By Ted Caddell and Michael Brooks
The Federal Energy Regulatory Commission issued notice Wednesday that it may seek $29.8 million in fines from hedge fund twins Rich and Kevin Gates over a PJM trading scheme that became the centerpiece of a debate over FERC enforcement policy during Commissioner Norman Bay’s confirmation process earlier this year.
FERC issued an Order to Show Cause, the next step in the enforcement process over what it called a “fraudulent scheme” by the Gates brothers, their Powhatan Energy Fund and associate Houlian “Alan” Chen to collect line-loss rebates on riskless up-to-congestion trades. It gave the accused 30 days to tell the commission why they shouldn’t be fined.
The attached enforcement staff report recommended that the parties give up more than $4.7 million in profits collected by alleged wash trades in 2011. The show cause order didn’t include that recommendation.
They can ask for a hearing or pay the fines. If the fines aren’t paid, FERC can file in U.S. District Court to collect.
FERC’s Office of Enforcement alleged that “with Powhatan’s knowledge and encouragement, Chen placed UTC trades in opposite directions on the same paths, in the same volumes, during the same hours for the purpose of creating the illusion of bona fide UTC trading and thereby to capture large amounts of” rebates.
Kevin Gates said Powhatan would respond to the allegations in the enforcement staff report, insisting that everything they did was legal. He said they seek an extension in the filing deadline.
“I still firmly believe that no violations occurred, that there were no ‘wash trades’ and no violations of any kind,” he said in an interview. “There was an economic purpose to the trades, and there were risks.”
Chen said in an interview that he is “struggling” to understand the allegations against him. “I ask myself, ‘are the type of trades we put on, the match trades, are those trades supportive [of the market]?’ And the answer is definitely ‘yes.’ They were necessary trades to provide a healthy market.”
Both he and Kevin Gates said the type of trades they undertook would have been helpful, in fact, during last winter’s polar vortex. “They would have been there to support the market at the very time the market needed them the most,” Gates said.
FERC enforcement cases usually take place quietly via letters and documents filed back and forth between parties, and they nearly always result in settlements.
But Rich and Kevin Gates have taken a much more public route fighting FERC. They hired expert witnesses, and posted video depositions and statements and reams of legal documents on their website, ferclitigation.com.
The brothers argued that Bay, who headed FERC’s Office of Enforcement during the Powhatan investigation, should recuse himself from any dealings with the case. Bay has since done so.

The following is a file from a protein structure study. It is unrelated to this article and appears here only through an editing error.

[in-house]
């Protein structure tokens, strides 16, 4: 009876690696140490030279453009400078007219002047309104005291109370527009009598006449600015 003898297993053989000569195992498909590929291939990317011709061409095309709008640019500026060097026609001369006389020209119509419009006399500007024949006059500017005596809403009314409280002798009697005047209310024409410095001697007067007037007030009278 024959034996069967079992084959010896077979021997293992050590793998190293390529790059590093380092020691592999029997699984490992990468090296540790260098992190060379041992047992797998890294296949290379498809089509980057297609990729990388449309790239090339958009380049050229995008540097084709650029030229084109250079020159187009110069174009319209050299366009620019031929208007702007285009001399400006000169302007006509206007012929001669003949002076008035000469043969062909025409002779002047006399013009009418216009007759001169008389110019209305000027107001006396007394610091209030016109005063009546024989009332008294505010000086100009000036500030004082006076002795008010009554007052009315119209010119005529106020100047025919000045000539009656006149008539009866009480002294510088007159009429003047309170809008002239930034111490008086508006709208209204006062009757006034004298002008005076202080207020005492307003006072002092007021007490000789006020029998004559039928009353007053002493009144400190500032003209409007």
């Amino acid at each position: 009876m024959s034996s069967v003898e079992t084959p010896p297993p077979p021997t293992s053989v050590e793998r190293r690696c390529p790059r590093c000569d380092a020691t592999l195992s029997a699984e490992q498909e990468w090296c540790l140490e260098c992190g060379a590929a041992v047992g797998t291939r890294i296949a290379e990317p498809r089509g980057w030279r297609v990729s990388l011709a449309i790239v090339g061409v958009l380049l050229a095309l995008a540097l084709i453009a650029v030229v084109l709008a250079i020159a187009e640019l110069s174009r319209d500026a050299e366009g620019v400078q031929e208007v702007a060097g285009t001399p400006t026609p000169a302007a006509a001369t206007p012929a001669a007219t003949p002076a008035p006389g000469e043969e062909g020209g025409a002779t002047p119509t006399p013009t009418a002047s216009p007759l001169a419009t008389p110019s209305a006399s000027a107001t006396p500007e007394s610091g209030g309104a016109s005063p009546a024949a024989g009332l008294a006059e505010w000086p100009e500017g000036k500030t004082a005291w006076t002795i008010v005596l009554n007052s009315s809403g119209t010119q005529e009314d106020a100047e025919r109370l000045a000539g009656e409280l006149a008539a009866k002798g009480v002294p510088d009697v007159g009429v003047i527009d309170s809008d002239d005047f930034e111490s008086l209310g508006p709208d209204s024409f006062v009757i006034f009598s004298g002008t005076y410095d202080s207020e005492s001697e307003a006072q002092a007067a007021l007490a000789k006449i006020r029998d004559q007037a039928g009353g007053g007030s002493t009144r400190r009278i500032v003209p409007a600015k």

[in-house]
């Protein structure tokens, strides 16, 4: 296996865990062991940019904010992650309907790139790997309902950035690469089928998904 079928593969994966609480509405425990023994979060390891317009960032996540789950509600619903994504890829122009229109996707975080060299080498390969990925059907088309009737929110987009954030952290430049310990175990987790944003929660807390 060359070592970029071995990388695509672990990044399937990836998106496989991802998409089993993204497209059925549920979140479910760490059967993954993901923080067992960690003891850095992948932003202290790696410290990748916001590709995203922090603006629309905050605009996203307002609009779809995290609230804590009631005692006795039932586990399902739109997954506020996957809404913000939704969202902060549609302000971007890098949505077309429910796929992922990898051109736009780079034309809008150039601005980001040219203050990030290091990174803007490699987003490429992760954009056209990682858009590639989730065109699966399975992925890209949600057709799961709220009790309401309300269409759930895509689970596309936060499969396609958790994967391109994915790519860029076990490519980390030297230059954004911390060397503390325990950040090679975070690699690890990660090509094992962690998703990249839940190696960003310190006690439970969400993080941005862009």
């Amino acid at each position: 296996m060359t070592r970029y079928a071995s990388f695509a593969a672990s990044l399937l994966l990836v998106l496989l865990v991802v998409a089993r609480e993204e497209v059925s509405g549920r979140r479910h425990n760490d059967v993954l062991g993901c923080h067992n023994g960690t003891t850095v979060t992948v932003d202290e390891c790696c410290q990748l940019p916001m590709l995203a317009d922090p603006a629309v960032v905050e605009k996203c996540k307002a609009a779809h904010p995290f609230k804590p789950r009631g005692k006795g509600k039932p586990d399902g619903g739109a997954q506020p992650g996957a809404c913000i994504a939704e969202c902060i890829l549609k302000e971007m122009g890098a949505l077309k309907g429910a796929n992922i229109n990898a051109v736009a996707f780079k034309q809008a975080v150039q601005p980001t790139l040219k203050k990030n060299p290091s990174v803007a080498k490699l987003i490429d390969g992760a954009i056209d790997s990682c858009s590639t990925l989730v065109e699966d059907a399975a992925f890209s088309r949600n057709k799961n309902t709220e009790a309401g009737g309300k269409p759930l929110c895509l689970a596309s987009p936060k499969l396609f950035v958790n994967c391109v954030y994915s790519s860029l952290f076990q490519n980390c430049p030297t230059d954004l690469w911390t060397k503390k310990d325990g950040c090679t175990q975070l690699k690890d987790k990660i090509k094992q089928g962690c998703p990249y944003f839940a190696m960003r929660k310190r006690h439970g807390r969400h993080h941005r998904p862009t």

It appeared in October that a settlement might be in the works when the brothers took down the site. However, when FERC issued a notice on Dec. 5 that the commission was heading toward the next step, civil prosecution, the site was reactivated, and the fight was back on.
The next step was FERC’s, when on Wednesday it issued the show cause order.
At Thursday’s FERC meeting, Commissioner Phillip Moeller read a statement citing the show cause order and explaining the FERC investigation and enforcement process. Moeller took pains to say the commission has not made any final determinations, comments Gates said he found “comforting.”
“In the show cause order, the commission noted that issuance of the staff report does not indicate commission adoption or endorsement of staff’s findings,” Moeller said. “This statement reflects the commission’s long-standing practice not to pre-judge the findings made in staff reports. Instead, the commission will consider the entire record in this proceeding to determine whether the assessment of civil penalties is appropriate.”
Chairman Cheryl LaFleur was asked in a press conference after the meeting if the show cause order means the commission has reached a decision on the Gates case.
“We’ve reached the conclusion that’s reflected in our order, which is that, if you will, it rose to a level of an order to show cause to say ‘here respond to this,’ but we have not reached a conclusion as to a finding of market manipulation. We’ll make that determination presuming we get to the next stage of the case when we decide if there’s market manipulation,” LaFleur said.
LaFleur also was asked whether traders should be prosecuted when they were acting within the RTO’s rules, at the time. PJM’s rules on collecting the rebates were changed after officials recognized the loophole Powhatan was exploiting. Although UTCs don’t involve the movement of physical energy, UTC traders then had to reserve transmission service for each transaction, making them eligible for the line-loss rebates.
“Clearly the issue you identified is one of the ones that’s been debated a lot: what are the bounds of market manipulation under our regulations and we’re seeing it evolve more and more as we take on more cases,” LaFleur said.